“We fully support BRAKE’s ‘No Need To Speed’ campaign. We would urge all drivers to drive safely, within the speed limit or road conditions. This is especially important where there are more vulnerable road users such as pedestrians, cyclists and e-scooter riders.”

Slower traffic can make places feel more welcoming for the people who live, work, and play in them. Choosing, for example, to walk or cycle to get around can also bring health, fitness and wellbeing benefits.

Did you know?

Almost a quarter of road traffic collisions involve someone who was driving too fast (Source: Department for Transport 2020)

Every year, more than 3,000 children and young people aged 0-17 are killed or suffer life-changing injuries on Britain’s roads Department of Transport, 2019)

Road traffic collisions are the biggest killer of children and young people aged 5-29 worldwide (Source: World Health Organisation, 2019)

Check out our ‘On the Roads’ advice and safety tips:

Have a happy, safe Diwali!

Diwali divas in a circle

This Diwali (Sat 14-Sun 15 Nov), West Midlands Fire Service (WMFS) is urging families to celebrate with extra care.

Also known as the Festival of Lights, Diwali is one of the biggest celebrations in the Sikh, Hindu and Jain calendar. Fireworks, candles and oil lamps, as well as special meals with family and friends, usually add to the festive mood.

This year, however, restrictions on social gatherings because of the pandemic and the current lockdown, mean that many public events have been cancelled – meaning that more people might be tempted to use fireworks at home.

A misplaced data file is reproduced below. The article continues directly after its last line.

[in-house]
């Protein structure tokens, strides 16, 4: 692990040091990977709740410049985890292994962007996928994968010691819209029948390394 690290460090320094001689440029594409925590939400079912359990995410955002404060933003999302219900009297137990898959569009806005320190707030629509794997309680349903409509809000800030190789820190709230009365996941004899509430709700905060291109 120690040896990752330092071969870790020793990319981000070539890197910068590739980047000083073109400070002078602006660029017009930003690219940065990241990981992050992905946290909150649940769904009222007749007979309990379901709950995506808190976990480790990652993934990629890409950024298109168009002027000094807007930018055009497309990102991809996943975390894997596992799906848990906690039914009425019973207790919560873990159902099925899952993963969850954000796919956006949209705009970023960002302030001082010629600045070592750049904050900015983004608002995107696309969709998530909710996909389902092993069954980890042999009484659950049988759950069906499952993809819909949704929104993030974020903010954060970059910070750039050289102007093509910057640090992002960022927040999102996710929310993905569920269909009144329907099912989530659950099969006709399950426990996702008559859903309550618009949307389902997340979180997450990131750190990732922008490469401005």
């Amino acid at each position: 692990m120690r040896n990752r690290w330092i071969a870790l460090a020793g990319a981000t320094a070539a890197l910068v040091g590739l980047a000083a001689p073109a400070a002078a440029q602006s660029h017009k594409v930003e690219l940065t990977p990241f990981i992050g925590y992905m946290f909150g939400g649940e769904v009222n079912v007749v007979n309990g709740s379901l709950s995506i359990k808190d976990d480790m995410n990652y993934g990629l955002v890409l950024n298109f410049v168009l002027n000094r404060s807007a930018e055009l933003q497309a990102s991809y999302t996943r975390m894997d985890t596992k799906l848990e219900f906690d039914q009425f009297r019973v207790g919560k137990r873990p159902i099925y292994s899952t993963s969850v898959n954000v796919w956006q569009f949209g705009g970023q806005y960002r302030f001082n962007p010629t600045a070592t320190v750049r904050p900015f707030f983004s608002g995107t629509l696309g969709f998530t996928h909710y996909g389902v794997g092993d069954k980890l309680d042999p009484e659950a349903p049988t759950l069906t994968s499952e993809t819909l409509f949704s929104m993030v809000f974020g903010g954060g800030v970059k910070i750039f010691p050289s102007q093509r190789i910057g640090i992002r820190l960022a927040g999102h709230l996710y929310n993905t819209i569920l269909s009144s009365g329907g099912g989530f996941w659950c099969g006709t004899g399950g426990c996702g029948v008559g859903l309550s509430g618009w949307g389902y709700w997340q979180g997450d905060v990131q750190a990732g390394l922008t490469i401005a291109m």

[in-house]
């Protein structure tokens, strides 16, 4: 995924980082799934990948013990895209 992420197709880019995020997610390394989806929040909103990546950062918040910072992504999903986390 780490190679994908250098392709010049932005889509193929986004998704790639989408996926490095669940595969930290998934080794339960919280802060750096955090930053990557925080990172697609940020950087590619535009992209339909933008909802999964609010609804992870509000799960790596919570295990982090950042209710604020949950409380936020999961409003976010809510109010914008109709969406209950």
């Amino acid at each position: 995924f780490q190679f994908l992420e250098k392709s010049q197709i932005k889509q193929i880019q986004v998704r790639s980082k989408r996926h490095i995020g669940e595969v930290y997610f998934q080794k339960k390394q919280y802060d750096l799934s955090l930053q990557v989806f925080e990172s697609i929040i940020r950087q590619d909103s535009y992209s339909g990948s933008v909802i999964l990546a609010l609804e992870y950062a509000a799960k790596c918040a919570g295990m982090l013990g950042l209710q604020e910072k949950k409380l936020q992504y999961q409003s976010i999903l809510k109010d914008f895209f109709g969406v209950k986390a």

Diwali divas in a circle

Between 2014 and 2019, WMFS firefighters responded to some 1,760 firework and bonfire-related incidents. During the same period, there were more than 1,000 severe burn injuries involving fireworks in England and Wales, with 38% of these involving under-15s and the majority being male.

Divas and candles also have the potential to cause serious burns and fires if not used and extinguished properly. Families are being encouraged to take care with hot oil and ensure that traditional clothing, such as saris, and long hair are kept away from naked flames.

Watch Commander Gurpreet Gill, of WMFS, said: “Diwali is a really special time for me and my family, as well as thousands of other households across the West Midlands. This year the celebrations will be much smaller and feel very different, but it’s important we all keep a focus on safety.

“Please be sure to follow the current rules on social gatherings, and take extra care with candles and divas – LEDs can be a safe, colourful alternative. If you’re cooking up a feast, never leave your cooking unattended, be careful with hot oil and keep an eye on the kids in the kitchen.